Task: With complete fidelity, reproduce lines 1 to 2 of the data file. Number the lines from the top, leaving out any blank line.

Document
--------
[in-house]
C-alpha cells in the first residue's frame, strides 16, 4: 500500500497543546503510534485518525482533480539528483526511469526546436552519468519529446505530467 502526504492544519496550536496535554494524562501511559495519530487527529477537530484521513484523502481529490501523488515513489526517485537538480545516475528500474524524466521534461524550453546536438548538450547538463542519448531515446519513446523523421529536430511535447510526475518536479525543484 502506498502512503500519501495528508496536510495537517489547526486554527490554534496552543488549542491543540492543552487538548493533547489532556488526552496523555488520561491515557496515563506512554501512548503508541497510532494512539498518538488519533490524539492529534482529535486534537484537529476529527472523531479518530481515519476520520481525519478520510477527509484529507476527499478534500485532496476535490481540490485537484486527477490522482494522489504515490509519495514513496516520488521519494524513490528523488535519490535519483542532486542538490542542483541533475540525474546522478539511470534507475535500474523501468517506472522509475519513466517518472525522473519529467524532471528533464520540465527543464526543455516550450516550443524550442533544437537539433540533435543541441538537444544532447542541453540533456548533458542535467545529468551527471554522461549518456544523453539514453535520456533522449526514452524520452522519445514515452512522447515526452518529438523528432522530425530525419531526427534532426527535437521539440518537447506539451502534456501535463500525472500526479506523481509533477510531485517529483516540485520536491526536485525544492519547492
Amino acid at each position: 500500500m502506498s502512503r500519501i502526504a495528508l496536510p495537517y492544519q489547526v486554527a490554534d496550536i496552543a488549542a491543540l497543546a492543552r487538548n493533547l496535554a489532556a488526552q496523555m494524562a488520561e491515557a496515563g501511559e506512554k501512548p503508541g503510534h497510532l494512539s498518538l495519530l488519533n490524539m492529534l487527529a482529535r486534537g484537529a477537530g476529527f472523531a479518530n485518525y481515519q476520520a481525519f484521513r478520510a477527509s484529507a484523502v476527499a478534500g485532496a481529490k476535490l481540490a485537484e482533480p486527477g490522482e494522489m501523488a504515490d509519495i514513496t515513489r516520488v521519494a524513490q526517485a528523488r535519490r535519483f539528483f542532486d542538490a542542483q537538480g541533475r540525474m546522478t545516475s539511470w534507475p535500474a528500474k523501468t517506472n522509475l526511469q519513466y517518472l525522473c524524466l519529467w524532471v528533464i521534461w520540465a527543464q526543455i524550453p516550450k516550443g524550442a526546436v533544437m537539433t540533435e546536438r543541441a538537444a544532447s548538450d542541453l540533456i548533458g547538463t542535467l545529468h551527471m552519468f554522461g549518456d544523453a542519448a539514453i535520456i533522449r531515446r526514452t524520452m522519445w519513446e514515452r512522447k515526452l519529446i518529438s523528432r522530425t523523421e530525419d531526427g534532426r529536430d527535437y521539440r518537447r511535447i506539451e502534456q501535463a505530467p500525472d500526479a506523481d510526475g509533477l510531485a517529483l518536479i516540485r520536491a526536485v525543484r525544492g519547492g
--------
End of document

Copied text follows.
[in-house]
C-alpha cells in the first residue's frame, strides 16, 4: 500500500497543546503510534485518525482533480539528483526511469526546436552519468519529446505530467 502526504492544519496550536496535554494524562501511559495519530487527529477537530484521513484523502481529490501523488515513489526517485537538480545516475528500474524524466521534461524550453546536438548538450547538463542519448531515446519513446523523421529536430511535447510526475518536479525543484 502506498502512503500519501495528508496536510495537517489547526486554527490554534496552543488549542491543540492543552487538548493533547489532556488526552496523555488520561491515557496515563506512554501512548503508541497510532494512539498518538488519533490524539492529534482529535486534537484537529476529527472523531479518530481515519476520520481525519478520510477527509484529507476527499478534500485532496476535490481540490485537484486527477490522482494522489504515490509519495514513496516520488521519494524513490528523488535519490535519483542532486542538490542542483541533475540525474546522478539511470534507475535500474523501468517506472522509475519513466517518472525522473519529467524532471528533464520540465527543464526543455516550450516550443524550442533544437537539433540533435543541441538537444544532447542541453540533456548533458542535467545529468551527471554522461549518456544523453539514453535520456533522449526514452524520452522519445514515452512522447515526452518529438523528432522530425530525419531526427534532426527535437521539440518537447506539451502534456501535463500525472500526479506523481509533477510531485517529483516540485520536491526536485525544492519547492